In Vancouver there is a district-level person who coordinates trainings and materials, supports teachers in classrooms, and connects them to one another. “Instead of it just being this outside person who drops in and does the professional development and leaves with no follow-up, you have this core district support,” Schonert-Reichl said.
A Trainer's Experience
Jonathan Weresch became a MindUP trainer after seeing the results in his own classroom. He taught students with learning differences and disordered behaviors, who were especially hard to teach after lunch.
Weresch said it took about six weeks for his students to get on board with the program and there were plenty of times they tested his patience as they got used to it. In the beginning when he’d ask them to focus their attention on their breathing with their eyes closed there would be a lot of silly noises.
But he modeled patience and continued to teach them about what these exercises were doing for the brain, and in time students stopped joking around. Although he’s a principal now, he still does MindUP trainings on the side because he believes in it.
As a trainer, Weresch answers a lot of questions from teachers who are either having problems getting results or who don’t see how three minutes of focused breathing three times a day can make such a big difference. Weresch explains that it’s like any other skill.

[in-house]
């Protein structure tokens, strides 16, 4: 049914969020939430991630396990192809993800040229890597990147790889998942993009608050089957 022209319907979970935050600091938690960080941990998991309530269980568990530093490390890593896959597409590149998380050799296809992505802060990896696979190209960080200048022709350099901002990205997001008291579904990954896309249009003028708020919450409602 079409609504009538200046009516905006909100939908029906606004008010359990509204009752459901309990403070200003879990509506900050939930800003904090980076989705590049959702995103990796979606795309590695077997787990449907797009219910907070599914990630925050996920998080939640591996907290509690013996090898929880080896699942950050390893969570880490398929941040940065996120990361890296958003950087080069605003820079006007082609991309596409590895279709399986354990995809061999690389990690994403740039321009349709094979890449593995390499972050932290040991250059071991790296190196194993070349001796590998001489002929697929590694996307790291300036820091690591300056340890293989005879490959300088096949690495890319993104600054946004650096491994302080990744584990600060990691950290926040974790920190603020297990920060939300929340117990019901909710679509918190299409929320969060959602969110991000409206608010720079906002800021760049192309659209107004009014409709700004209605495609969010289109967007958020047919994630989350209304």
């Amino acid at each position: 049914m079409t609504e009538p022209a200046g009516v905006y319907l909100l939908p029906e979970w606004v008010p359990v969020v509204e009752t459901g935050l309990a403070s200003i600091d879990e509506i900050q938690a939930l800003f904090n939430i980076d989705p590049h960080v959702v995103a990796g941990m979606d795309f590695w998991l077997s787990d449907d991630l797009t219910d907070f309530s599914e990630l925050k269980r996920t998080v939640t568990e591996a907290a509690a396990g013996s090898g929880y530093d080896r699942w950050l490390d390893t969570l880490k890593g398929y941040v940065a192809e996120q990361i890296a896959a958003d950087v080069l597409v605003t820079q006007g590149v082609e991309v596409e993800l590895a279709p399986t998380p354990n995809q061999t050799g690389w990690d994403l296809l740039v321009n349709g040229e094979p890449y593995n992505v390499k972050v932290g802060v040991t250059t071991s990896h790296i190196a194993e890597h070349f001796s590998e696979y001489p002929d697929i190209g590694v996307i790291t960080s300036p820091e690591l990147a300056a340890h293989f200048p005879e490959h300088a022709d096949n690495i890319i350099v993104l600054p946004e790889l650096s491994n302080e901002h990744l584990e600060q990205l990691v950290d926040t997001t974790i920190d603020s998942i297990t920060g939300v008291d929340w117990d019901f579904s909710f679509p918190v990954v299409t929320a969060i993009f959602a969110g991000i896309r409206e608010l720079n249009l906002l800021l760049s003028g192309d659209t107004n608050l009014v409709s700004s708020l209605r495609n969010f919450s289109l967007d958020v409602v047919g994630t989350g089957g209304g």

”First we have to practice things deliberately, and then what happens — just like learning to play the piano or something like that — we practice and then with enough practice it becomes a habit. And the habits become character traits after a while.”
The most common complaint he hears from teachers (who are choosing MindUP as their professional development) is that they don’t have time for an extra program, the curriculum is already too big and hard to cover.
Weresch sympathizes with that argument, but tells them that in his own experience the time spent on the front end tremendously improved the quality of learning throughout the day.
He also points to research indicating that social and emotional learning improves academic achievement.